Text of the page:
entirety, running it for a while, then putting it back on the
disk.


OS

OS

OS

OS

OS

OS

OS

A

A

A

A

D

D

D

B

B

B

B

C

C

C

C

C


Since A is in a different location, addresses contain in it must be relocated, either by
software when it is swiped in or by hardware during program execution.

SWAPPING


The main difference between fixed partitions and
the variable partitions is that the number, location
and size of the partition vary dynamically in the
latter as processes come and go.


This method gives the flexibility to have
partitions that are not to small or to big for a
process which improves memory utilization.


But it also complicates allocating and deallocating
memory, as well of keeping track of it.

SWAPPING


Memory compaction:


When swapping creates multiple holes in memory, it is
possible to put them all together to make a one big space by
moving all the processes downward as far as possible.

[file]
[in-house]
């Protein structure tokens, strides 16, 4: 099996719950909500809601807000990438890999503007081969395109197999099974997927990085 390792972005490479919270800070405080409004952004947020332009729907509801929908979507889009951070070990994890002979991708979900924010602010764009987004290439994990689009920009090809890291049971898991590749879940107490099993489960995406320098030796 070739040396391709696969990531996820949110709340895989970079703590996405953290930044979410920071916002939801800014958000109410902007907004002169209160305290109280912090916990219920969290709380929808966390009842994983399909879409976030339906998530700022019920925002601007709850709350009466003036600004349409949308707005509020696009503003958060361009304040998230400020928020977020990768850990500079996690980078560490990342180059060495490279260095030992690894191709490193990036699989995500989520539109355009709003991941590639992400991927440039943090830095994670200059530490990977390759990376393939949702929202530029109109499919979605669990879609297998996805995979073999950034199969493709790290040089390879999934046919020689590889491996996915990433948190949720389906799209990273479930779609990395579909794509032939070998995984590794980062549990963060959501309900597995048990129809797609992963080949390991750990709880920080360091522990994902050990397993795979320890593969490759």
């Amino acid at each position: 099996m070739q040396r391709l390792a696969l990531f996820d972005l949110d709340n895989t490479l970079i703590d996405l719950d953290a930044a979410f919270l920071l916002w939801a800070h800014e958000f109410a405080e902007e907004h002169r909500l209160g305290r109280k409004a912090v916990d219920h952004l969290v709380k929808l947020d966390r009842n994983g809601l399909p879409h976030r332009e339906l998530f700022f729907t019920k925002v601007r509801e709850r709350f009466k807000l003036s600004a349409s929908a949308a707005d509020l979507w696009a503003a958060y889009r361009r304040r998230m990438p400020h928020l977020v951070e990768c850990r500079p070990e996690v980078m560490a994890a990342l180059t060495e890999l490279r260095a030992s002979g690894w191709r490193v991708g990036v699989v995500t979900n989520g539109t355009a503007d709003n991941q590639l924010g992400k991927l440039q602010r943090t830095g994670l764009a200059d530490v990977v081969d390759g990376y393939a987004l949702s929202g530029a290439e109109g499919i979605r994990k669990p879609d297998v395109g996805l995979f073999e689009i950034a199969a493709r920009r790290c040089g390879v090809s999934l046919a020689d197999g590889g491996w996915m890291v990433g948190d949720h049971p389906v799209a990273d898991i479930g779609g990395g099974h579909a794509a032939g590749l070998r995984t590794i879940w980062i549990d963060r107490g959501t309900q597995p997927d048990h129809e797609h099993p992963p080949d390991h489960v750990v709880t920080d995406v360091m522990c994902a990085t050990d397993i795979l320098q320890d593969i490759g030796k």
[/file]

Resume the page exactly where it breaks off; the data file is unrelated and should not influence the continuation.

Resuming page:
This is usually not performed because it takes a lot of CPU
time.


A point is worth making concerns how much memory
should be allocated for a process when it is created or
swapped in. If processes are created with a fixed size that
never changes, then allocating is simple: the OS allocates
exactly what is needed, no more and no less.

SWAPPING


Processes’ data segments can grow, for example by
dynamically allocating memory from heap.


If a hole of memory is adjacent to the process memory
region then the process is allowed to grow.


If a process is adjacent to another process then the growing
process has to be moved to a large enough memory space
for it, or one or more processes will have to be swapped
out to create a large enough area.


If a process can grow in memory and the swap area on the
disk is not enough then the process must be killed,.

SWAPPING

Memory Management
with Bitmaps